Extremely Loud and Incredibly Close: Stephen Daldry’s Ambitious Tale of 9/11 Impact, Starring Tom Hanks and Max Von Sydow

Stephen Daldry’s “Extremely Loud and Incredibly Close,” one of the first Hollywood pictures to deal directly with the impact of 9/11, is an ambitiously flawed but ultimately rewarding film that deserves audience support.

Trailer: www.emanuellevy.com/?attachment_id=47153

There have been documentaries but not many features about the massive terrorist attack on the world Trade Center. Like other national disasters and collective problems (the Vietnam War and the anti-War movement are prime examples), it takes time for pop culture to depict those events in a serious yet accessible, provocative yet not depressing or alienating way.

A cinematic work does not have to be of the greatest artistic merit to carry significant historical weight. For this reason alone, entrepreneurial producer Scott Rudin and director Stephen Daldry deserve credit for tackling had-on what is still an open sore in the American collective consciousness.

It’s too bad that “Extremely Loud” did not come out at the tenth anniversary of the event, but I believe the movie was not ready; it was the very last film that I saw as voter for the Golden Globes and for other critics awards.

The film is based on the acclaimed 2005 bestseller by Jonathan Safran Foer. If memory serves, the novel was the first major literary exploration into the grief of 9/11 families, a touching chronicle of how a child’s imagination helps him come to terms with the overwhelming, often paralyzing fear and unfathomable loss for which there is no logic or rational explanation.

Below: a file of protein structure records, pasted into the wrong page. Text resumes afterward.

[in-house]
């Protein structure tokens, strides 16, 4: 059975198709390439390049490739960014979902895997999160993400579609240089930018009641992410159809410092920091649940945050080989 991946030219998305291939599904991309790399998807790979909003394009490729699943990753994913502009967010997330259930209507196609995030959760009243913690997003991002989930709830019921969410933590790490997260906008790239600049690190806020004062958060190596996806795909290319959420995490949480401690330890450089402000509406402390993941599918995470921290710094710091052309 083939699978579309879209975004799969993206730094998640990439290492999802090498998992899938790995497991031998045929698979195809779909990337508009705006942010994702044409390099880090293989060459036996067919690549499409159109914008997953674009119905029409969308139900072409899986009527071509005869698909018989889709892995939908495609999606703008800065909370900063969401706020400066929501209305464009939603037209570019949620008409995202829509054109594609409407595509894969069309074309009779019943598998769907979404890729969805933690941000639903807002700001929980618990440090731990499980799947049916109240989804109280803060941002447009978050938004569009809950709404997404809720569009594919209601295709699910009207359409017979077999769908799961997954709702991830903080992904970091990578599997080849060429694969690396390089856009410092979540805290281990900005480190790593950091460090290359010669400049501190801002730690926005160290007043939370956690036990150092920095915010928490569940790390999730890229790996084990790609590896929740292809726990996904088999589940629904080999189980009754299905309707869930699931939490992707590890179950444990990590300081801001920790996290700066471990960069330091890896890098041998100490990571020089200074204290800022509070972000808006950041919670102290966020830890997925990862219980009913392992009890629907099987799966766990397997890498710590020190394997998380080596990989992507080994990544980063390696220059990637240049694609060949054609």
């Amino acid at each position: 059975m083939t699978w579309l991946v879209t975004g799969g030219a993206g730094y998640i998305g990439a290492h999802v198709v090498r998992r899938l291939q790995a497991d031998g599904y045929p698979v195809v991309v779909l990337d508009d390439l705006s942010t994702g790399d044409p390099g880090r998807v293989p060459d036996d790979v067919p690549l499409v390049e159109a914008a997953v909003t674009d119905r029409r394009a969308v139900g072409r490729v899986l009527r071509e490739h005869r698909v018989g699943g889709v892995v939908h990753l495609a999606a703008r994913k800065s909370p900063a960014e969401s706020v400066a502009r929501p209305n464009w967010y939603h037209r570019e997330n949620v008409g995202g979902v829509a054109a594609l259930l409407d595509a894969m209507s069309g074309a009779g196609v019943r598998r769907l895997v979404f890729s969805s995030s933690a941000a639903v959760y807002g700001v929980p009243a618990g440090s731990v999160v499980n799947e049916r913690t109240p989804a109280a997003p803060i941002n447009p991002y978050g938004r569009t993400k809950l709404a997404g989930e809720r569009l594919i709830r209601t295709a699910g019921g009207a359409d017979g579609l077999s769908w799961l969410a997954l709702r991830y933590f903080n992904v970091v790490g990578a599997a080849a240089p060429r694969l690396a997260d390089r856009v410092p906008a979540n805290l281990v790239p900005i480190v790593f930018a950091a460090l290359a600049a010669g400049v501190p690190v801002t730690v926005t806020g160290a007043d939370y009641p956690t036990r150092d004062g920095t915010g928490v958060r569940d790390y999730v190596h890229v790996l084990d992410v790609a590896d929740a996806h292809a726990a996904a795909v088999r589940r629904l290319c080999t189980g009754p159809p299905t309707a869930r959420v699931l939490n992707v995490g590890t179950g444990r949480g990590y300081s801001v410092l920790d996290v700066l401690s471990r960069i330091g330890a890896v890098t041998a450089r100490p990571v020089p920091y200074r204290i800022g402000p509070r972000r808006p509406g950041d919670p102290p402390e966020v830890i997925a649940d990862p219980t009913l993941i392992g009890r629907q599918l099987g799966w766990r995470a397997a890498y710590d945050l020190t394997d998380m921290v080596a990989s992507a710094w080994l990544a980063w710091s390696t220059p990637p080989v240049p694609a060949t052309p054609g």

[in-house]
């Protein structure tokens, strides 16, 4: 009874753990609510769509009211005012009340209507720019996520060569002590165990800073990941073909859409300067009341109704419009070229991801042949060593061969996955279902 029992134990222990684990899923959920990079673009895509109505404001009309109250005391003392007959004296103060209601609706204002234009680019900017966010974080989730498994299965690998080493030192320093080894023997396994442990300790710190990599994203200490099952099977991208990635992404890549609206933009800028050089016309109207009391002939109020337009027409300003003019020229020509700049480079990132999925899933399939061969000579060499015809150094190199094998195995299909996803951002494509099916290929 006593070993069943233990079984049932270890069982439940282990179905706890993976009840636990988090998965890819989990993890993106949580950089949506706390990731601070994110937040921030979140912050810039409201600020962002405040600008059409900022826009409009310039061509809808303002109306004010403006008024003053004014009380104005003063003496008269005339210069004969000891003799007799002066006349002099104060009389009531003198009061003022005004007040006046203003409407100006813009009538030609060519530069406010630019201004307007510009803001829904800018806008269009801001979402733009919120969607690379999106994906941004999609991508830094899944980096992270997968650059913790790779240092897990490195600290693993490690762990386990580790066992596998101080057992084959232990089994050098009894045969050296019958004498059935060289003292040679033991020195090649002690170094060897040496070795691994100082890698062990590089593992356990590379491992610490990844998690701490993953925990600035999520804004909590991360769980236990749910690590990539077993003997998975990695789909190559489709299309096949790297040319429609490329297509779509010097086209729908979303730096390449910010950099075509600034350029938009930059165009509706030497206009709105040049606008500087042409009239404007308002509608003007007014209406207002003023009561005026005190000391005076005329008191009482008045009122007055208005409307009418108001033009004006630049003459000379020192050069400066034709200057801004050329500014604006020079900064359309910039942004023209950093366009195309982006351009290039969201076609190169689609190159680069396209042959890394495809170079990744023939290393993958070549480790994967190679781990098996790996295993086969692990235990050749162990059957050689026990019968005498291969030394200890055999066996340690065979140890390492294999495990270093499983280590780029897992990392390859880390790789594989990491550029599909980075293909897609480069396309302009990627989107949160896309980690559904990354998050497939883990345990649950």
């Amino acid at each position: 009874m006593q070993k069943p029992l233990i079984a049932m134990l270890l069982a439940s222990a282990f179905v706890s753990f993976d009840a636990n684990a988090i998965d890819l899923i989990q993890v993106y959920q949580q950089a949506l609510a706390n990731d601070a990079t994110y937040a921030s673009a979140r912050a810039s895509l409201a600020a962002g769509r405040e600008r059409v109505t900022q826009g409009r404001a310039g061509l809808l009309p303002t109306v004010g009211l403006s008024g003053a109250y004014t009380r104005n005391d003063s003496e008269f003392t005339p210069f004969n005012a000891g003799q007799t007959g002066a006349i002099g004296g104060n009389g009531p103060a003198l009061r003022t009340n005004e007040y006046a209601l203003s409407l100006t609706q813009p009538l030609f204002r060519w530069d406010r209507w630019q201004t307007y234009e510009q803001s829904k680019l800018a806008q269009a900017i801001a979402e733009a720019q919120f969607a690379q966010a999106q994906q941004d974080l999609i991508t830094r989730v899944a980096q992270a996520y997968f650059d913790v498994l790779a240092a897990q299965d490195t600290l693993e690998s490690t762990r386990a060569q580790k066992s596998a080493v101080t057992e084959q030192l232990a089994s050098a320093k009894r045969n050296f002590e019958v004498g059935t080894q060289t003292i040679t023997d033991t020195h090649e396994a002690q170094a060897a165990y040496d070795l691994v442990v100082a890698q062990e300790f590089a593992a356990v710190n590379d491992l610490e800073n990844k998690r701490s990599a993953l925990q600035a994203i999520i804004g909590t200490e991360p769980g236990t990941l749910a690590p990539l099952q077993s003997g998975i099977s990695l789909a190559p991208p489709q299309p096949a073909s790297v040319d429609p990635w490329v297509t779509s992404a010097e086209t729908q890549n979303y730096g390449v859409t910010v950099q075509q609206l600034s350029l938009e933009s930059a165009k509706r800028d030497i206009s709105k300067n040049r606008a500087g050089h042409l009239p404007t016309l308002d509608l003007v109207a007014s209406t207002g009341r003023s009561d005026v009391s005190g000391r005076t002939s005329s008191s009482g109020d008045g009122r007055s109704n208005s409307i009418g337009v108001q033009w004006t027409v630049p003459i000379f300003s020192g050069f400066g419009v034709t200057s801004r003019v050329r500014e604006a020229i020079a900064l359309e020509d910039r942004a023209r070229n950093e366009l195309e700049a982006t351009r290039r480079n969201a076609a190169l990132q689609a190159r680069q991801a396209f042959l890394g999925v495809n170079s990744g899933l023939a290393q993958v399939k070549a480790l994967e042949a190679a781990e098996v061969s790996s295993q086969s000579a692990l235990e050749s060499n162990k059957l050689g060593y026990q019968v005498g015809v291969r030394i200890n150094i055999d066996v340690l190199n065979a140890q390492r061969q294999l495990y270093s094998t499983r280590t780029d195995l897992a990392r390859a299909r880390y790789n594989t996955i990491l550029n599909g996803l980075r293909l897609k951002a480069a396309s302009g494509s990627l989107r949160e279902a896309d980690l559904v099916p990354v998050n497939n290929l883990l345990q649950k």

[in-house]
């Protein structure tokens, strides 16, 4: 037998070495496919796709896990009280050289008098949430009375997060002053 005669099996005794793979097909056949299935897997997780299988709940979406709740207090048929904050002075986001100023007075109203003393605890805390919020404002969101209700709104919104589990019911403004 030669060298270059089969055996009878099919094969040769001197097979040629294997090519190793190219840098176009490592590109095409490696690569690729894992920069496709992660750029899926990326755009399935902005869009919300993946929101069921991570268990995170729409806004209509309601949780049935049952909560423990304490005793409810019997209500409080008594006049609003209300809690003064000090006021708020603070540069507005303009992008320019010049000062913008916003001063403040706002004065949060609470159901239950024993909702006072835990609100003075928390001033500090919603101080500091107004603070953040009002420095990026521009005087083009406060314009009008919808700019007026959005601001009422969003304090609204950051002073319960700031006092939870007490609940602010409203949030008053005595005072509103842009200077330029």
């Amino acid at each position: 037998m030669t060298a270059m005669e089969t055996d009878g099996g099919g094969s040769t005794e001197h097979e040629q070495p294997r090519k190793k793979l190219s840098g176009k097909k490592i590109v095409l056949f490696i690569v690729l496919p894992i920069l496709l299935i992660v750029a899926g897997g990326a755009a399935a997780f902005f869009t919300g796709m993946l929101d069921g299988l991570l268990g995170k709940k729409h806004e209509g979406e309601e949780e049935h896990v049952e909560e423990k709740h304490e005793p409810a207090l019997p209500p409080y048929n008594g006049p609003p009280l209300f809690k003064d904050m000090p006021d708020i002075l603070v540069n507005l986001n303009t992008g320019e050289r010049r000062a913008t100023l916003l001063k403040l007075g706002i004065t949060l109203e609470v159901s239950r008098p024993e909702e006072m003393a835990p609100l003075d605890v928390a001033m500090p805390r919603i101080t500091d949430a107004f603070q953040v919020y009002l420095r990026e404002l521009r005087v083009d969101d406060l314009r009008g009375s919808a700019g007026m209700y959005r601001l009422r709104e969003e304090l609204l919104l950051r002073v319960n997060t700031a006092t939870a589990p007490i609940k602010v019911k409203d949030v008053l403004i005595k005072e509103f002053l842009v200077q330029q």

The movie (Warner’s Christmas release and Oscar card) likely will divide critics due to Eric Roth’s semi-effective adaptation. A vet, mainstream scribe, Roth (Oscar-winner for “Forrest Gump,” Oscar-nominee for “The Insider”) has a tendency to turn high-brow and eccentric material into middlebrow, well-rounded, and accessible fare.

This was most evident three years ago in his screenplay for “The Curious Case of Benjamin Button,” which imposed on that text the same paradigm that he had used for “Forrest Gump.” There was quite a discrepancy between the David Fincher’s brilliant filmmaking and Roth’s more easy-to-digest and east-to-please scenario.

Similar observations could be made about “Extremely Loud,” which, admittedly, is a tough material to adapt into a Hollywood movie due to the fact that most of the events and thoughts take place within the mind and heart of an ultra-bright, ultra-alert boy named Oskar. Devastated by the death of his beloved father, he has hard time coping with and accepting this traumatic event.

However, despite shortcomings in the writing, uneven tone, and manipulative strategy (especially noticeable in the last reel), there is much to recommend about “Extremely Loud.”